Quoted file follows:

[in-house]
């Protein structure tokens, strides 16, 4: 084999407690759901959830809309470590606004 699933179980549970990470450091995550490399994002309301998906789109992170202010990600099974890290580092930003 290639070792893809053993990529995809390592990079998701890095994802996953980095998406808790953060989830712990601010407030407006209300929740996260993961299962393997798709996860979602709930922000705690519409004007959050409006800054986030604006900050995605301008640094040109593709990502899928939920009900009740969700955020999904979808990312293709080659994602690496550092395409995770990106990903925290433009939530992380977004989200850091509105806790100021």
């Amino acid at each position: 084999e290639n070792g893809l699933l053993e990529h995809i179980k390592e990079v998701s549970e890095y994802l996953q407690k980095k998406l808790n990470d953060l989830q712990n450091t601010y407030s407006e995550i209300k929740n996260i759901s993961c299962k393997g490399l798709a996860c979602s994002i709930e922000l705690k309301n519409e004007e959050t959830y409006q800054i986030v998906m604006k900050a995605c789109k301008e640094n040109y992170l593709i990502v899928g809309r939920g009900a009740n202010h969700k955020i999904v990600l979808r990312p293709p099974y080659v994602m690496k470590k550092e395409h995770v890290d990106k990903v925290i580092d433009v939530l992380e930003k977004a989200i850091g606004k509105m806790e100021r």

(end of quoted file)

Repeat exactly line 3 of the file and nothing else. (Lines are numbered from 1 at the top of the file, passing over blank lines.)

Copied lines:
């Amino acid at each position: 084999e290639n070792g893809l699933l053993e990529h995809i179980k390592e990079v998701s549970e890095y994802l996953q407690k980095k998406l808790n990470d953060l989830q712990n450091t601010y407030s407006e995550i209300k929740n996260i759901s993961c299962k393997g490399l798709a996860c979602s994002i709930e922000l705690k309301n519409e004007e959050t959830y409006q800054i986030v998906m604006k900050a995605c789109k301008e640094n040109y992170l593709i990502v899928g809309r939920g009900a009740n202010h969700k955020i999904v990600l979808r990312p293709p099974y080659v994602m690496k470590k550092e395409h995770v890290d990106k990903v925290i580092d433009v939530l992380e930003k977004a989200i850091g606004k509105m806790e100021r």